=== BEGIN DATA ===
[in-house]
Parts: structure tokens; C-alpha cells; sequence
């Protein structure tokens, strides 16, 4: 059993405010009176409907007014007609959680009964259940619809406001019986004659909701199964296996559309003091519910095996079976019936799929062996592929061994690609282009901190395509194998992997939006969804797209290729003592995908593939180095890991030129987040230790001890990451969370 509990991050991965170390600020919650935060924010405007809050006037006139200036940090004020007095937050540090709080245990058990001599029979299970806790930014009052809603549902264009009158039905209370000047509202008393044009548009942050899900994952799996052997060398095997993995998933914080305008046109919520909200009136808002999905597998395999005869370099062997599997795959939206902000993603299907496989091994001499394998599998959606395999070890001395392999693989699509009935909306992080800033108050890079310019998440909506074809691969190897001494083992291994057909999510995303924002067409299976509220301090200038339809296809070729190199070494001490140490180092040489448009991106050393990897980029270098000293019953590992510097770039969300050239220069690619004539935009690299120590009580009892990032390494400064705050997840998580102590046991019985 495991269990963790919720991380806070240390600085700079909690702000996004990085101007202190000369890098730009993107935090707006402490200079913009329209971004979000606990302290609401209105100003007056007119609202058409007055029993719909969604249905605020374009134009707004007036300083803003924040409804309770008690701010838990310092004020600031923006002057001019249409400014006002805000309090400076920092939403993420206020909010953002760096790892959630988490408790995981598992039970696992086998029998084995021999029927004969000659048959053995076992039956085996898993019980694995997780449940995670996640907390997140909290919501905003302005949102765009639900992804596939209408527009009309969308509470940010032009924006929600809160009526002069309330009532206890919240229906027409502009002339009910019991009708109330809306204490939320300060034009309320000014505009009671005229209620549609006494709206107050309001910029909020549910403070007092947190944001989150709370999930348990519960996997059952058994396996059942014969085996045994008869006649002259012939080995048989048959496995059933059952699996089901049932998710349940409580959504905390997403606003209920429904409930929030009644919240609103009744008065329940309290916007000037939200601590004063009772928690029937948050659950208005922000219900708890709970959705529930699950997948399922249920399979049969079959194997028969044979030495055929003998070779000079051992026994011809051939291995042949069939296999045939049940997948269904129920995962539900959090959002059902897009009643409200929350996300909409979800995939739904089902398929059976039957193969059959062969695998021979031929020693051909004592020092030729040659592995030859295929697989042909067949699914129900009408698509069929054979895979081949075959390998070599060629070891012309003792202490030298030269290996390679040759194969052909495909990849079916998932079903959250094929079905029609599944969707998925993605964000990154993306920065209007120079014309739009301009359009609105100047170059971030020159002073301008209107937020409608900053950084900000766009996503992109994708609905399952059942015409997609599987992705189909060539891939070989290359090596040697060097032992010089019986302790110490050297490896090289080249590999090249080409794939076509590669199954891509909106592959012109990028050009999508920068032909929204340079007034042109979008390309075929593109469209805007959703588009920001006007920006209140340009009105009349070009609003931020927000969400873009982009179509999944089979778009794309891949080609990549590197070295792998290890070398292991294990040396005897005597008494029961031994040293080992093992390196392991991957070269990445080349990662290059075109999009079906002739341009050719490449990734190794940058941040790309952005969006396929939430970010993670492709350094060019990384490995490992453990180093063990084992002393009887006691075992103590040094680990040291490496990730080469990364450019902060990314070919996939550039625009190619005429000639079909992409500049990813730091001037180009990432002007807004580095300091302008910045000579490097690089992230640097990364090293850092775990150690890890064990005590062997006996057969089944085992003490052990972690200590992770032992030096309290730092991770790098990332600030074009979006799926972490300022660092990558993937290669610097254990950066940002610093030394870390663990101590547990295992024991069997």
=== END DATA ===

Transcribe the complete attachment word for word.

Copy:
[in-house]
Parts: structure tokens; C-alpha cells; sequence
């Protein structure tokens, strides 16, 4: 059993405010009176409907007014007609959680009964259940619809406001019986004659909701199964296996559309003091519910095996079976019936799929062996592929061994690609282009901190395509194998992997939006969804797209290729003592995908593939180095890991030129987040230790001890990451969370 509990991050991965170390600020919650935060924010405007809050006037006139200036940090004020007095937050540090709080245990058990001599029979299970806790930014009052809603549902264009009158039905209370000047509202008393044009548009942050899900994952799996052997060398095997993995998933914080305008046109919520909200009136808002999905597998395999005869370099062997599997795959939206902000993603299907496989091994001499394998599998959606395999070890001395392999693989699509009935909306992080800033108050890079310019998440909506074809691969190897001494083992291994057909999510995303924002067409299976509220301090200038339809296809070729190199070494001490140490180092040489448009991106050393990897980029270098000293019953590992510097770039969300050239220069690619004539935009690299120590009580009892990032390494400064705050997840998580102590046991019985 495991269990963790919720991380806070240390600085700079909690702000996004990085101007202190000369890098730009993107935090707006402490200079913009329209971004979000606990302290609401209105100003007056007119609202058409007055029993719909969604249905605020374009134009707004007036300083803003924040409804309770008690701010838990310092004020600031923006002057001019249409400014006002805000309090400076920092939403993420206020909010953002760096790892959630988490408790995981598992039970696992086998029998084995021999029927004969000659048959053995076992039956085996898993019980694995997780449940995670996640907390997140909290919501905003302005949102765009639900992804596939209408527009009309969308509470940010032009924006929600809160009526002069309330009532206890919240229906027409502009002339009910019991009708109330809306204490939320300060034009309320000014505009009671005229209620549609006494709206107050309001910029909020549910403070007092947190944001989150709370999930348990519960996997059952058994396996059942014969085996045994008869006649002259012939080995048989048959496995059933059952699996089901049932998710349940409580959504905390997403606003209920429904409930929030009644919240609103009744008065329940309290916007000037939200601590004063009772928690029937948050659950208005922000219900708890709970959705529930699950997948399922249920399979049969079959194997028969044979030495055929003998070779000079051992026994011809051939291995042949069939296999045939049940997948269904129920995962539900959090959002059902897009009643409200929350996300909409979800995939739904089902398929059976039957193969059959062969695998021979031929020693051909004592020092030729040659592995030859295929697989042909067949699914129900009408698509069929054979895979081949075959390998070599060629070891012309003792202490030298030269290996390679040759194969052909495909990849079916998932079903959250094929079905029609599944969707998925993605964000990154993306920065209007120079014309739009301009359009609105100047170059971030020159002073301008209107937020409608900053950084900000766009996503992109994708609905399952059942015409997609599987992705189909060539891939070989290359090596040697060097032992010089019986302790110490050297490896090289080249590999090249080409794939076509590669199954891509909106592959012109990028050009999508920068032909929204340079007034042109979008390309075929593109469209805007959703588009920001006007920006209140340009009105009349070009609003931020927000969400873009982009179509999944089979778009794309891949080609990549590197070295792998290890070398292991294990040396005897005597008494029961031994040293080992093992390196392991991957070269990445080349990662290059075109999009079906002739341009050719490449990734190794940058941040790309952005969006396929939430970010993670492709350094060019990384490995490992453990180093063990084992002393009887006691075992103590040094680990040291490496990730080469990364450019902060990314070919996939550039625009190619005429000639079909992409500049990813730091001037180009990432002007807004580095300091302008910045000579490097690089992230640097990364090293850092775990150690890890064990005590062997006996057969089944085992003490052990972690200590992770032992030096309290730092991770790098990332600030074009979006799926972490300022660092990558993937290669610097254990950066940002610093030394870390663990101590547990295992024991069997």